Will the Milwaukee Bucks get the same tax break? Back in 1985, when the Bradley Center was created as a unique state entity, it was exempted from all taxes. That certainly made sense for the basic facility, as it was created through a charitable contribution by the late philanthropist Jane Pettit, but it also included any improvements made over time (club seats, restaurants serving club seat holders, any Milwaukee Bucks-themed retail entities, etc.) to generate revenue for a for-profit NBA franchise.

Indeed, the board of the Bradley Center, dominated by local business leaders, made it their mission over time to figure out ways to funnel money from this non-profit to the for-profit Bucks. Thus the board decreed that a generous portion of the revenue generated by the Milwaukee Admirals and the Marquette Golden Eagles should fund the Bucks. In the latter case this was a non-profit university being required by the non-profit Bradley Center to subsidize a for-profit company. These decisions were never reviewed by the state legislature that created the Bradley Center, much less by the taxpayers who were in essence subsidizing the Bucks through the broad tax exemption awarded to the Bradley Center. The whole thing was kept as quiet as possible.

Which brings us to the current effort to create a new NBA arena. Not a word has been mentioned by the Bucks ownership or the new arena’s supporters of whether the new entity will be tax exempt. But we know now that Herb Kohl has been assured this will happen, since his $100 million contribution to a for-profit company’s arena is getting treated as a charitable donation, as I’ve reported.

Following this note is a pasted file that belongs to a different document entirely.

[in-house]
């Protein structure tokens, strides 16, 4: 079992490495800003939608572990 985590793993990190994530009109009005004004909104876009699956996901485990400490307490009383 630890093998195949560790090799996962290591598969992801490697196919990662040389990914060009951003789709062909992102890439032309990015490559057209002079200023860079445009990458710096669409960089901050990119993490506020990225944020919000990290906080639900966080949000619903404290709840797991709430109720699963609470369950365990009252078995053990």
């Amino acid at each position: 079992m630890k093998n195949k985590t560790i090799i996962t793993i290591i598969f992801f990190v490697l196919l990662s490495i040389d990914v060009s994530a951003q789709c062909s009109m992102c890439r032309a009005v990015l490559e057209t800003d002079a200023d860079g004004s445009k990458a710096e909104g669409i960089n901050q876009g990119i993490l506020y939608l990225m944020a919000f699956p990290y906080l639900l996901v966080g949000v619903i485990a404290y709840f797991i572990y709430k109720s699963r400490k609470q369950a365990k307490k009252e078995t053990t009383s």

So how will the Bucks manage to claim this exemption? I’m guessing their lawyers have concluded that the 1991 law covering pro sports “stadiums” will cover this new arena. The law, 70.11(36)(a)(a), covers “Property consisting of or contained in a sports and entertainment home stadium, except a football stadium” which is “leased to or primarily used by a professional athletic team that is a member of a league that includes teams that have home stadiums in other states.” The exclusion of football allows the argument that the legislature intended to include all other pro sports team facilities, including a basketball “stadium.”

If so, this means that unlike all other businesses in Milwaukee, which pay property taxes to help support all the city services they receive — police, fire, garbage collection, snow-plowing — the billionaires who own the Bucks will pay nothing. Similarly, Brewers’ owner Mark Attanasio (with an estimated net worth of $700 million) pays nothing in property taxes.

There is a tendency to dismiss the significance of such exemptions. In fact, they are a key way that politicians work around the fact that citizens across the country are adamantly opposed to subsidizing the millionaire athletes and billionaire owners of sports teams. In the case of the Brewers, I estimated the total cost of Miller Park at more than $1 billion when all costs were accounted for. That included seven different tax exemptions costing taxpayers more than $400 million.